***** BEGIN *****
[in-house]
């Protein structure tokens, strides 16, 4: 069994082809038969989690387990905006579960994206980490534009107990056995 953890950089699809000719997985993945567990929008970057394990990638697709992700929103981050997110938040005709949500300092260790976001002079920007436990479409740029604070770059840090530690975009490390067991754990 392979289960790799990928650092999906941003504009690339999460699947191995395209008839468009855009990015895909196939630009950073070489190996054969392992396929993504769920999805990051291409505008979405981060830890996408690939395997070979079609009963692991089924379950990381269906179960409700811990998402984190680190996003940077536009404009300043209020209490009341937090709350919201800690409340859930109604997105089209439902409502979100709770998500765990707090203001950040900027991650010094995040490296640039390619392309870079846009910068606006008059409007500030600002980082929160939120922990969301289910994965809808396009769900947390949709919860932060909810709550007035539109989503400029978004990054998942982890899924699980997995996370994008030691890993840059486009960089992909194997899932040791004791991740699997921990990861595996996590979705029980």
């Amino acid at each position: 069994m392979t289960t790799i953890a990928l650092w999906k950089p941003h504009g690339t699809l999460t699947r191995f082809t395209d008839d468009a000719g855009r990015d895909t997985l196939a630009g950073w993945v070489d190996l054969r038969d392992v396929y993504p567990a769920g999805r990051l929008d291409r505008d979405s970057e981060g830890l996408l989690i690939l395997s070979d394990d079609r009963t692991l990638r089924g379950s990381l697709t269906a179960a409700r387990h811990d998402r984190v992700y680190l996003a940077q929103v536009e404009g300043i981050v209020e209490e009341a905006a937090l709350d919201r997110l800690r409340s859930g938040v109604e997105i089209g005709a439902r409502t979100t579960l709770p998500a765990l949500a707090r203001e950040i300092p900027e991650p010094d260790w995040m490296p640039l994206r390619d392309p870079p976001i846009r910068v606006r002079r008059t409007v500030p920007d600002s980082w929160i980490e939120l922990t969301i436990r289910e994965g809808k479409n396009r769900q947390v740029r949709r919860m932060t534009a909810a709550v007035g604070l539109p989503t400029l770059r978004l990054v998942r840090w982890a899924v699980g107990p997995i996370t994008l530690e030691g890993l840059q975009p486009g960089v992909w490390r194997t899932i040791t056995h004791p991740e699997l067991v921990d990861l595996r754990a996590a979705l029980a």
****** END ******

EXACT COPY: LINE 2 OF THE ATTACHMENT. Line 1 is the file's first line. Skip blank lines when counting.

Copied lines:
């Protein structure tokens, strides 16, 4: 069994082809038969989690387990905006579960994206980490534009107990056995 953890950089699809000719997985993945567990929008970057394990990638697709992700929103981050997110938040005709949500300092260790976001002079920007436990479409740029604070770059840090530690975009490390067991754990 392979289960790799990928650092999906941003504009690339999460699947191995395209008839468009855009990015895909196939630009950073070489190996054969392992396929993504769920999805990051291409505008979405981060830890996408690939395997070979079609009963692991089924379950990381269906179960409700811990998402984190680190996003940077536009404009300043209020209490009341937090709350919201800690409340859930109604997105089209439902409502979100709770998500765990707090203001950040900027991650010094995040490296640039390619392309870079846009910068606006008059409007500030600002980082929160939120922990969301289910994965809808396009769900947390949709919860932060909810709550007035539109989503400029978004990054998942982890899924699980997995996370994008030691890993840059486009960089992909194997899932040791004791991740699997921990990861595996996590979705029980």